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When I create a UV sphere and add the subdivision surface modifier, the following wrinkle appears.

enter image description here

How can I avoid it?

I've read the article How to handle distortion at the poles of a UV sphere? but there seems to be no clear solution.

UPDATE 1

I've used the word 'apply' in the first sentence of the initial version of this question. It's misleading since I want to preserve the modifier without 'applying' it. Rather, what I meant is 'adding' the modifier.

UPDATE 2

I followed josh sanfelici's solution, but still there is an artifact at the pole.

Here is the screen: (A rendered view with a sun lamp)

enter image description here

Maybe it's the limitation of the general-purpose subdivision modifier.

BTW, when the cast modifier is added after the subdivision modifier, the sphere becomes perfect (even for my original wrinkled sphere). But since I want to edit the resulting sphere (for example, scaling X, Y, etc) while modifier is added but not applied, it's not usable.

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The wrinkles are generated by the triangles that connect the pole to the rest of the mesh. Even quads with one side much longer than the other can lead to similar problems, expecially with subsurf. My favourite way of get rid of it is to delete the pole vertex, loop select the circle, extrude and scale down until near of the center, then Ctrl+F Grid Fill. Then select the new central pole, activate the proportional editing with sphere falloff and grab the pole to the old position, that can be "marked" with the 3D cursor (Shift+S cursor to selected). Then you can expand your selection with Ctrl++ and use the "smooth vertex" function in the toolshelf T. enter image description here

You'll have to do some experiments: if the last circle is near the pole you'll have artifacts, if it's very distant you'll have to set the sphere "by hand", also the smooth vertex function requires some manual adjust. If you need perfect sphere use icosphere instead.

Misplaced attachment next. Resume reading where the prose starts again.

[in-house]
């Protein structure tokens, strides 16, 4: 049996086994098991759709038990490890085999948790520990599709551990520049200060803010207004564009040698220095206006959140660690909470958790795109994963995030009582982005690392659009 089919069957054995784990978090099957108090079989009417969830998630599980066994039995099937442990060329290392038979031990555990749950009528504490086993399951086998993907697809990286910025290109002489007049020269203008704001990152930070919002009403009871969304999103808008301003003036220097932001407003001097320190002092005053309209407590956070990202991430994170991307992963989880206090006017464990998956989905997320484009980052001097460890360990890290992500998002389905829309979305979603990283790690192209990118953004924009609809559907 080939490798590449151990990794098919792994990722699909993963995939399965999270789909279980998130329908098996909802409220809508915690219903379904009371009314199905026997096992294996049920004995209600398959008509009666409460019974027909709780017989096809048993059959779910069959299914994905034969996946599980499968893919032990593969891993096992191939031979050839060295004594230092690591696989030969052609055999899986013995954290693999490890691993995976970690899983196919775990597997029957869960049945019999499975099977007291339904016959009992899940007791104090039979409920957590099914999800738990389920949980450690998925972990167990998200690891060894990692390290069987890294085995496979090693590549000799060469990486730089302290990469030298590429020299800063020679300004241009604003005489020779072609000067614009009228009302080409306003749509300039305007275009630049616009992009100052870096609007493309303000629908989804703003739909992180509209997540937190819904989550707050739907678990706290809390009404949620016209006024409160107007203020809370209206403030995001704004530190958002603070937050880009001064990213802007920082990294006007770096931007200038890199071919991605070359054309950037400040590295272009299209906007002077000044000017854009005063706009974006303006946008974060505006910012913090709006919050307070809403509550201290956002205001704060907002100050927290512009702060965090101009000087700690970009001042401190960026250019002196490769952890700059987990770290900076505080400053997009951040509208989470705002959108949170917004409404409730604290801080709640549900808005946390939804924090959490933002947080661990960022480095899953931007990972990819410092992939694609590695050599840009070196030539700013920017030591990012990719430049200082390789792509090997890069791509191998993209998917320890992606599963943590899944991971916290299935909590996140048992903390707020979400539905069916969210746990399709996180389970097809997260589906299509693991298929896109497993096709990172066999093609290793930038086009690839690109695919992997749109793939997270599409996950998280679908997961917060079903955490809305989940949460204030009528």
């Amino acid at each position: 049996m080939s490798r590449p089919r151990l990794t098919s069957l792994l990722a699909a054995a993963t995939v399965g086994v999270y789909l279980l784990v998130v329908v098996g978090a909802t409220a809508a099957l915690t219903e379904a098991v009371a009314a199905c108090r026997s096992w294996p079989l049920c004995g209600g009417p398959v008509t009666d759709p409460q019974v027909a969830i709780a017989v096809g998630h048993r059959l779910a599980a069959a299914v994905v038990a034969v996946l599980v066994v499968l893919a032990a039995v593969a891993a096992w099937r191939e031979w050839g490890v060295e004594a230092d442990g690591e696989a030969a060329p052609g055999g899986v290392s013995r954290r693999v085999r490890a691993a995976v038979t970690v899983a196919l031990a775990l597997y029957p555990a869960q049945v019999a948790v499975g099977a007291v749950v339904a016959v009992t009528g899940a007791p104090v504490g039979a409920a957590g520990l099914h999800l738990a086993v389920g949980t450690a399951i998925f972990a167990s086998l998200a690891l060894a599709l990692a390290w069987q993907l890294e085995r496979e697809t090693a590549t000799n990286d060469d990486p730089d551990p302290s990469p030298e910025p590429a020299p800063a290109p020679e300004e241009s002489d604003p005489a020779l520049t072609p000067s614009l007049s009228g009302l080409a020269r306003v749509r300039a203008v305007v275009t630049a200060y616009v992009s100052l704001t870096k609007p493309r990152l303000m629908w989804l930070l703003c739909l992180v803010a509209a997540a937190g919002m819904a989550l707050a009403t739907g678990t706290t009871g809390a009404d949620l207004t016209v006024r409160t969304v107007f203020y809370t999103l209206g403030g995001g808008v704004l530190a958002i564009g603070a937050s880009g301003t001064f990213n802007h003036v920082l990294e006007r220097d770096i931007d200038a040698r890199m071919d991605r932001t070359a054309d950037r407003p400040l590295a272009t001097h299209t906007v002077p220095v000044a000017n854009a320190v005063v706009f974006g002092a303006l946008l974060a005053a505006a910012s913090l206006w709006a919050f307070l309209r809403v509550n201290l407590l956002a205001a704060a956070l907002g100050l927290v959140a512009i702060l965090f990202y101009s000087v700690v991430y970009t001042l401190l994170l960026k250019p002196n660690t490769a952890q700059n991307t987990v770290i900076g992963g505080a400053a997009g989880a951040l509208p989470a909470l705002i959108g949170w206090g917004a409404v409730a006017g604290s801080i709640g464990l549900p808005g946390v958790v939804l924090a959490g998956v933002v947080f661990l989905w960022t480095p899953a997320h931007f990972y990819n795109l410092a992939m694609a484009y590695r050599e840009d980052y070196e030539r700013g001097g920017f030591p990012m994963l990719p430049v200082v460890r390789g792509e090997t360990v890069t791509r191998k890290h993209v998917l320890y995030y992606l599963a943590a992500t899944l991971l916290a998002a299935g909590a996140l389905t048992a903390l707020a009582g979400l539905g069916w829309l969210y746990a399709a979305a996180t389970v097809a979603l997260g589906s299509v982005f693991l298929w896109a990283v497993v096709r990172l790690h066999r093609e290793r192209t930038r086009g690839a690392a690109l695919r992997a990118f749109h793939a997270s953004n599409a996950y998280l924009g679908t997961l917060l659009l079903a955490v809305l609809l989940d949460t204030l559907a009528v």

enter image description here

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  • $\begingroup$ Please see my update on the question. $\endgroup$ – zeodtr Jan 9 '17 at 14:52
  • $\begingroup$ Updated the answer. $\endgroup$ – josh sanfelici Jan 9 '17 at 19:14
  • $\begingroup$ Thanks. But by seeing your answer, I feel that there is no 'clear' solution. $\endgroup$ – zeodtr Jan 15 '17 at 6:14
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You could use a Cast modifier on a quad sphere, if you want to do something like Paul Gonet's answer, but non-destructively:

enter image description here

In addition, if you want to map a texture onto this sphere, you can use the Sphere projection on the image texture node. This avoids all the issues that occur at the poles of UV-mapped spheres:

enter image description here

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As an alternative to @josh sanfelici 's answer you can add a cube, add a subsurf modifier to it (with some subdivisions) and apply it. Then you may use a To Sphere tool (Alt+Shift+S) and set its value to 1.000 using the keyboard. It'll make the mesh a perfect sphere. enter image description here

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You can also get a normal UV sphere and just go to edit mode. Then press W to bring the specials menu and click Subdivide Smooth. Now, if you go back into object mode there will not be any wrinkles.

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  • $\begingroup$ This is fascinating, what is the difference between the subdivision surface modifier and the subdivide smooth option? Is there a modifier like the subdivide smooth option? $\endgroup$ – Leander Sep 13 '18 at 6:01

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